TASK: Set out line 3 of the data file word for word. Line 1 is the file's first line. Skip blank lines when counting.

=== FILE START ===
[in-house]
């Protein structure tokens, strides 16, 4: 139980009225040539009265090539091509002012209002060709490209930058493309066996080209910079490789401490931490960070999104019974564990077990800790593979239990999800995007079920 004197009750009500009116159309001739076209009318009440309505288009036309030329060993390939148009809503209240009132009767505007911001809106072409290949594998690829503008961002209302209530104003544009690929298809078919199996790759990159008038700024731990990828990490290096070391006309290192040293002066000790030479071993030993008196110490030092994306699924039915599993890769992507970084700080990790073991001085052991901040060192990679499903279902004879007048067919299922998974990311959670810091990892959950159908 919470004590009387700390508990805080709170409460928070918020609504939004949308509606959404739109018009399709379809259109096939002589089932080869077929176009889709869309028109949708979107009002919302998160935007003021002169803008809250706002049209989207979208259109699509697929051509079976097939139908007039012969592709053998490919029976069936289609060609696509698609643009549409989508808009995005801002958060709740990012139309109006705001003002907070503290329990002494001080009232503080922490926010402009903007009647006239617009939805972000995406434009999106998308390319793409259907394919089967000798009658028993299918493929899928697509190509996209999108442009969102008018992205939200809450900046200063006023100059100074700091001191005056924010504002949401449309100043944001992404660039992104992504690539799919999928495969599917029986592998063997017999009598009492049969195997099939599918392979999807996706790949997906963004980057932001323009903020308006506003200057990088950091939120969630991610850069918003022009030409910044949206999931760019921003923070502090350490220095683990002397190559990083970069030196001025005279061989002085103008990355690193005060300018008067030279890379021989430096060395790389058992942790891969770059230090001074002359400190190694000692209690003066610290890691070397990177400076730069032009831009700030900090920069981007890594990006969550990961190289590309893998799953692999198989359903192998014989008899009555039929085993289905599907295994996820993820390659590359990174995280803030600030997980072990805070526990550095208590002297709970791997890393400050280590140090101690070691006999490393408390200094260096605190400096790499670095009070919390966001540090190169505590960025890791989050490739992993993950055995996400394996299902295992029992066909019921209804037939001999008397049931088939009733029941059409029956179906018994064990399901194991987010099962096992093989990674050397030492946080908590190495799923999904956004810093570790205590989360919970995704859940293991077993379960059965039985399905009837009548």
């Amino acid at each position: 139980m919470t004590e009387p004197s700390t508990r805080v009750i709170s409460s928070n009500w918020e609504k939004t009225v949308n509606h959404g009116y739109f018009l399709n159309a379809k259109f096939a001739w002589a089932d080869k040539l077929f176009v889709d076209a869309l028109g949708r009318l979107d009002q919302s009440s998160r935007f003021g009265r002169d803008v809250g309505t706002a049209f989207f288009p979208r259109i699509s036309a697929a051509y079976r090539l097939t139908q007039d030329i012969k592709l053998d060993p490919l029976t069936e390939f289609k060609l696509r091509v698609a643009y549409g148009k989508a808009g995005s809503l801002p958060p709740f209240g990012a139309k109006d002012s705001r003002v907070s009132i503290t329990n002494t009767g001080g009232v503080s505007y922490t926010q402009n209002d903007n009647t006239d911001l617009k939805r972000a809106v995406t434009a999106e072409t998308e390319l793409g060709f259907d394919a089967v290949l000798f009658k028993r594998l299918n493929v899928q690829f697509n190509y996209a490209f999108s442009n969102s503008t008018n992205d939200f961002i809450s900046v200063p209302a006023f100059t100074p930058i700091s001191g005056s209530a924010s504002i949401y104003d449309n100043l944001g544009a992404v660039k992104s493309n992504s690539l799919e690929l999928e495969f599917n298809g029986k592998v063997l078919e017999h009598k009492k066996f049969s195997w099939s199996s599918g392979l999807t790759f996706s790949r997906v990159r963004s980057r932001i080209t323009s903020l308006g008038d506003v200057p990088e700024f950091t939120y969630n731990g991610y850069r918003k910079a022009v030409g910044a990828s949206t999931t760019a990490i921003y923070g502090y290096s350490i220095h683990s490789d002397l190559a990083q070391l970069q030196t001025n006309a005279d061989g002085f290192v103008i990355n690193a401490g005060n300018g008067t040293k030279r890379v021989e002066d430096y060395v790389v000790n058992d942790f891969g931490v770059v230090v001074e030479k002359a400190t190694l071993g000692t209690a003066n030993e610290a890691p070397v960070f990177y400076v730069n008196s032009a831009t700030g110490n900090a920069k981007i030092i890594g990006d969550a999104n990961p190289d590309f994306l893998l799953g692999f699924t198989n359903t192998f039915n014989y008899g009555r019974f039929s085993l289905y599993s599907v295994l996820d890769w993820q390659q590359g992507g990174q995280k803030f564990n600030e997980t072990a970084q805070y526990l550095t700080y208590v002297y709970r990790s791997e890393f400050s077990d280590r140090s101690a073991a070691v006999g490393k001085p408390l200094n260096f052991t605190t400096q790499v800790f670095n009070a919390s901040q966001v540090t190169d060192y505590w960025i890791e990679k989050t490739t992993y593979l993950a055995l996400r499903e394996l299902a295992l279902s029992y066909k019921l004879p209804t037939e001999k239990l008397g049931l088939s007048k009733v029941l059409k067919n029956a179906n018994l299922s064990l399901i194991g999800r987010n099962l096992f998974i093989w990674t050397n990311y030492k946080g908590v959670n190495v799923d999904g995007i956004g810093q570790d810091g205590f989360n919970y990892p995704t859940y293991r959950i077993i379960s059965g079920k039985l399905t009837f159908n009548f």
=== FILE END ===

């Amino acid at each position: 139980m919470t004590e009387p004197s700390t508990r805080v009750i709170s409460s928070n009500w918020e609504k939004t009225v949308n509606h959404g009116y739109f018009l399709n159309a379809k259109f096939a001739w002589a089932d080869k040539l077929f176009v889709d076209a869309l028109g949708r009318l979107d009002q919302s009440s998160r935007f003021g009265r002169d803008v809250g309505t706002a049209f989207f288009p979208r259109i699509s036309a697929a051509y079976r090539l097939t139908q007039d030329i012969k592709l053998d060993p490919l029976t069936e390939f289609k060609l696509r091509v698609a643009y549409g148009k989508a808009g995005s809503l801002p958060p709740f209240g990012a139309k109006d002012s705001r003002v907070s009132i503290t329990n002494t009767g001080g009232v503080s505007y922490t926010q402009n209002d903007n009647t006239d911001l617009k939805r972000a809106v995406t434009a999106e072409t998308e390319l793409g060709f259907d394919a089967v290949l000798f009658k028993r594998l299918n493929v899928q690829f697509n190509y996209a490209f999108s442009n969102s503008t008018n992205d939200f961002i809450s900046v200063p209302a006023f100059t100074p930058i700091s001191g005056s209530a924010s504002i949401y104003d449309n100043l944001g544009a992404v660039k992104s493309n992504s690539l799919e690929l999928e495969f599917n298809g029986k592998v063997l078919e017999h009598k009492k066996f049969s195997w099939s199996s599918g392979l999807t790759f996706s790949r997906v990159r963004s980057r932001i080209t323009s903020l308006g008038d506003v200057p990088e700024f950091t939120y969630n731990g991610y850069r918003k910079a022009v030409g910044a990828s949206t999931t760019a990490i921003y923070g502090y290096s350490i220095h683990s490789d002397l190559a990083q070391l970069q030196t001025n006309a005279d061989g002085f290192v103008i990355n690193a401490g005060n300018g008067t040293k030279r890379v021989e002066d430096y060395v790389v000790n058992d942790f891969g931490v770059v230090v001074e030479k002359a400190t190694l071993g000692t209690a003066n030993e610290a890691p070397v960070f990177y400076v730069n008196s032009a831009t700030g110490n900090a920069k981007i030092i890594g990006d969550a999104n990961p190289d590309f994306l893998l799953g692999f699924t198989n359903t192998f039915n014989y008899g009555r019974f039929s085993l289905y599993s599907v295994l996820d890769w993820q390659q590359g992507g990174q995280k803030f564990n600030e997980t072990a970084q805070y526990l550095t700080y208590v002297y709970r990790s791997e890393f400050s077990d280590r140090s101690a073991a070691v006999g490393k001085p408390l200094n260096f052991t605190t400096q790499v800790f670095n009070a919390s901040q966001v540090t190169d060192y505590w960025i890791e990679k989050t490739t992993y593979l993950a055995l996400r499903e394996l299902a295992l279902s029992y066909k019921l004879p209804t037939e001999k239990l008397g049931l088939s007048k009733v029941l059409k067919n029956a179906n018994l299922s064990l399901i194991g999800r987010n099962l096992f998974i093989w990674t050397n990311y030492k946080g908590v959670n190495v799923d999904g995007i956004g810093q570790d810091g205590f989360n919970y990892p995704t859940y293991r959950i077993i379960s059965g079920k039985l399905t009837f159908n009548f």